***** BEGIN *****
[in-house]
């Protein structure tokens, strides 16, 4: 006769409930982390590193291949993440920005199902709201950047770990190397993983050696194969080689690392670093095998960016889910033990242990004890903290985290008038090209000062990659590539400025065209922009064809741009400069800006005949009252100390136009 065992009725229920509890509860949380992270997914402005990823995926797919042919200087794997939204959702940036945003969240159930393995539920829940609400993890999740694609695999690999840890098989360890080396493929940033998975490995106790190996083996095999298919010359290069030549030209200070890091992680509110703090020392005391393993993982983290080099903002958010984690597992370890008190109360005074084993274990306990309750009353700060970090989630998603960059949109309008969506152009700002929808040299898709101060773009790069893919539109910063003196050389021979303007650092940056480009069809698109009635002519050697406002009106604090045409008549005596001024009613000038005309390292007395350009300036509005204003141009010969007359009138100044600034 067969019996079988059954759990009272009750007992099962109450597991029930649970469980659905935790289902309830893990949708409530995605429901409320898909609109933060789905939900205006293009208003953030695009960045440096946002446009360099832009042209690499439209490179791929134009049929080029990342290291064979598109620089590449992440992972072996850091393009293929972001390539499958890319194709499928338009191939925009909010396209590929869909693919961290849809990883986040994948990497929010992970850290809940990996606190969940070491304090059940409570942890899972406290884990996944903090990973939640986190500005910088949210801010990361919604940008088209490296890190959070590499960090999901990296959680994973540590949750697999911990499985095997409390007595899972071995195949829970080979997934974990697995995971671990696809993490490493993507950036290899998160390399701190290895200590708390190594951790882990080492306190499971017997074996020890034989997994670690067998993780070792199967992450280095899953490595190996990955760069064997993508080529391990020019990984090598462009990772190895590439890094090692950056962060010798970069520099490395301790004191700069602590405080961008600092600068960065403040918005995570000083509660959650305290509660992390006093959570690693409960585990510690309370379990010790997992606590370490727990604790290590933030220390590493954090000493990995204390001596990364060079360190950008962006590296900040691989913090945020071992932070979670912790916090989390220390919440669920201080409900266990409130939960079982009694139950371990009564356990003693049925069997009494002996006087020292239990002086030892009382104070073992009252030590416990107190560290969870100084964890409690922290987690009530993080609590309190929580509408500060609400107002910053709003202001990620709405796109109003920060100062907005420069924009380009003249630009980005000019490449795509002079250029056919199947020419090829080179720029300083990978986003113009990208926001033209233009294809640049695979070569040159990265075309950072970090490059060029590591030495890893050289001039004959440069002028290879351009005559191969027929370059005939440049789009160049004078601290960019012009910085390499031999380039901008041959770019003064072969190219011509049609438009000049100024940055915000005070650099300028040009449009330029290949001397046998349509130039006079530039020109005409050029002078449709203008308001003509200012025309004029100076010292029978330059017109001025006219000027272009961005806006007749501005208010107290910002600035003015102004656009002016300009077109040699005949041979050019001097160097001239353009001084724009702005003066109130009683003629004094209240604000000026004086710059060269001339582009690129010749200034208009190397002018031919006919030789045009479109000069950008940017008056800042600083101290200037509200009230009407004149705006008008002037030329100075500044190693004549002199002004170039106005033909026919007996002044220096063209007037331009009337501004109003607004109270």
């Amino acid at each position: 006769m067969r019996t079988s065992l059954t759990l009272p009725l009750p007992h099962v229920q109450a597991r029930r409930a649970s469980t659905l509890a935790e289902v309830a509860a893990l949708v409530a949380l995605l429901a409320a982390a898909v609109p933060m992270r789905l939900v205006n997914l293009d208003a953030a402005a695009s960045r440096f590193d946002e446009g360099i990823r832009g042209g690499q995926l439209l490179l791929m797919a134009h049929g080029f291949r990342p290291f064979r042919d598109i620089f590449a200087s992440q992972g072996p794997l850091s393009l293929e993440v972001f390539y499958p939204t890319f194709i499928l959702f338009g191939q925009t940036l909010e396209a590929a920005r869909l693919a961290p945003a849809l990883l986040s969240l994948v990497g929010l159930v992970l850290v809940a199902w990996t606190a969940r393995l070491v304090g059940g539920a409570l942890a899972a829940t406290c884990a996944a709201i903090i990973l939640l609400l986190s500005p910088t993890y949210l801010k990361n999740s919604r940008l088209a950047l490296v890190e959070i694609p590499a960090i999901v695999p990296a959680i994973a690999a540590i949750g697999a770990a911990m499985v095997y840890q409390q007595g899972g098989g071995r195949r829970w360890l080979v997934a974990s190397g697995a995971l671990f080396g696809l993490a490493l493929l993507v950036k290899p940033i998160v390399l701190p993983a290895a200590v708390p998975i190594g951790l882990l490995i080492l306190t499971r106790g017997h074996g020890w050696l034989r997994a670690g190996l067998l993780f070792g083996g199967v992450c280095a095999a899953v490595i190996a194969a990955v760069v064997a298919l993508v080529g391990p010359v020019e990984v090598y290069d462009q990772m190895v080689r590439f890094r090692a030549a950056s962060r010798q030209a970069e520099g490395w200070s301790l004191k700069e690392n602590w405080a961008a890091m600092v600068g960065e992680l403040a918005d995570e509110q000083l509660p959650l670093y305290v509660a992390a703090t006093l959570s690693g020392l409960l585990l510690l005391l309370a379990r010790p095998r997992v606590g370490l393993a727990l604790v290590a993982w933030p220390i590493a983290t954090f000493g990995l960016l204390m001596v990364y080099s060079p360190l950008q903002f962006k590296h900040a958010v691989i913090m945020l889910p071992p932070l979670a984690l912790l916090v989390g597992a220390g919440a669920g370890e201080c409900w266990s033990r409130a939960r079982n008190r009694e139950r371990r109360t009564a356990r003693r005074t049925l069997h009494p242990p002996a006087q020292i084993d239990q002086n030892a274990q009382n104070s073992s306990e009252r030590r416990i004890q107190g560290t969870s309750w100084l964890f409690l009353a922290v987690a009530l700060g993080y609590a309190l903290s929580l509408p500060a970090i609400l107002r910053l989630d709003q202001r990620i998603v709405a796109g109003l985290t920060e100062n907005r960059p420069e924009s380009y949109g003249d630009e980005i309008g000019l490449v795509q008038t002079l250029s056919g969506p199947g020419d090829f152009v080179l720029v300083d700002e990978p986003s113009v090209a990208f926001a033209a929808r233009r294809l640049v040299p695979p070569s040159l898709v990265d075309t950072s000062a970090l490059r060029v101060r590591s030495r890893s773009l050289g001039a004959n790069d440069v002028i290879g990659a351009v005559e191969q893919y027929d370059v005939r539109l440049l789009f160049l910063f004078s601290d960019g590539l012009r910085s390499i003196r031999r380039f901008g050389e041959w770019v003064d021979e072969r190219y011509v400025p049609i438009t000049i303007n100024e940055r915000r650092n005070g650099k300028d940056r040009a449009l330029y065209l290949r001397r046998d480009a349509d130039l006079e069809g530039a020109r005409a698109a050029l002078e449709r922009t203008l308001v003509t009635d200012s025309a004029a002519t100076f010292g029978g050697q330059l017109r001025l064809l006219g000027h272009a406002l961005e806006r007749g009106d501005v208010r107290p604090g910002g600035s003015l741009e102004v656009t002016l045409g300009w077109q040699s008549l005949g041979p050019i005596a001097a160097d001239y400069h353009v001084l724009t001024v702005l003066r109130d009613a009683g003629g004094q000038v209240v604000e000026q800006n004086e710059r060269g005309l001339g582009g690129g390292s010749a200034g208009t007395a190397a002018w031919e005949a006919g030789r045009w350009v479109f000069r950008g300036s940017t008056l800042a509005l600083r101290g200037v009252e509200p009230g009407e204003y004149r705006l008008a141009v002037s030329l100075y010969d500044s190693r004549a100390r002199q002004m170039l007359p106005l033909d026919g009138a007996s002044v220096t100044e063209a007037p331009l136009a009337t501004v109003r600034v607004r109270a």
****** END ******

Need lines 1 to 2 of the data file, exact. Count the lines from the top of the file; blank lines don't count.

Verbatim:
[in-house]
């Protein structure tokens, strides 16, 4: 006769409930982390590193291949993440920005199902709201950047770990190397993983050696194969080689690392670093095998960016889910033990242990004890903290985290008038090209000062990659590539400025065209922009064809741009400069800006005949009252100390136009 065992009725229920509890509860949380992270997914402005990823995926797919042919200087794997939204959702940036945003969240159930393995539920829940609400993890999740694609695999690999840890098989360890080396493929940033998975490995106790190996083996095999298919010359290069030549030209200070890091992680509110703090020392005391393993993982983290080099903002958010984690597992370890008190109360005074084993274990306990309750009353700060970090989630998603960059949109309008969506152009700002929808040299898709101060773009790069893919539109910063003196050389021979303007650092940056480009069809698109009635002519050697406002009106604090045409008549005596001024009613000038005309390292007395350009300036509005204003141009010969007359009138100044600034 067969019996079988059954759990009272009750007992099962109450597991029930649970469980659905935790289902309830893990949708409530995605429901409320898909609109933060789905939900205006293009208003953030695009960045440096946002446009360099832009042209690499439209490179791929134009049929080029990342290291064979598109620089590449992440992972072996850091393009293929972001390539499958890319194709499928338009191939925009909010396209590929869909693919961290849809990883986040994948990497929010992970850290809940990996606190969940070491304090059940409570942890899972406290884990996944903090990973939640986190500005910088949210801010990361919604940008088209490296890190959070590499960090999901990296959680994973540590949750697999911990499985095997409390007595899972071995195949829970080979997934974990697995995971671990696809993490490493993507950036290899998160390399701190290895200590708390190594951790882990080492306190499971017997074996020890034989997994670690067998993780070792199967992450280095899953490595190996990955760069064997993508080529391990020019990984090598462009990772190895590439890094090692950056962060010798970069520099490395301790004191700069602590405080961008600092600068960065403040918005995570000083509660959650305290509660992390006093959570690693409960585990510690309370379990010790997992606590370490727990604790290590933030220390590493954090000493990995204390001596990364060079360190950008962006590296900040691989913090945020071992932070979670912790916090989390220390919440669920201080409900266990409130939960079982009694139950371990009564356990003693049925069997009494002996006087020292239990002086030892009382104070073992009252030590416990107190560290969870100084964890409690922290987690009530993080609590309190929580509408500060609400107002910053709003202001990620709405796109109003920060100062907005420069924009380009003249630009980005000019490449795509002079250029056919199947020419090829080179720029300083990978986003113009990208926001033209233009294809640049695979070569040159990265075309950072970090490059060029590591030495890893050289001039004959440069002028290879351009005559191969027929370059005939440049789009160049004078601290960019012009910085390499031999380039901008041959770019003064072969190219011509049609438009000049100024940055915000005070650099300028040009449009330029290949001397046998349509130039006079530039020109005409050029002078449709203008308001003509200012025309004029100076010292029978330059017109001025006219000027272009961005806006007749501005208010107290910002600035003015102004656009002016300009077109040699005949041979050019001097160097001239353009001084724009702005003066109130009683003629004094209240604000000026004086710059060269001339582009690129010749200034208009190397002018031919006919030789045009479109000069950008940017008056800042600083101290200037509200009230009407004149705006008008002037030329100075500044190693004549002199002004170039106005033909026919007996002044220096063209007037331009009337501004109003607004109270």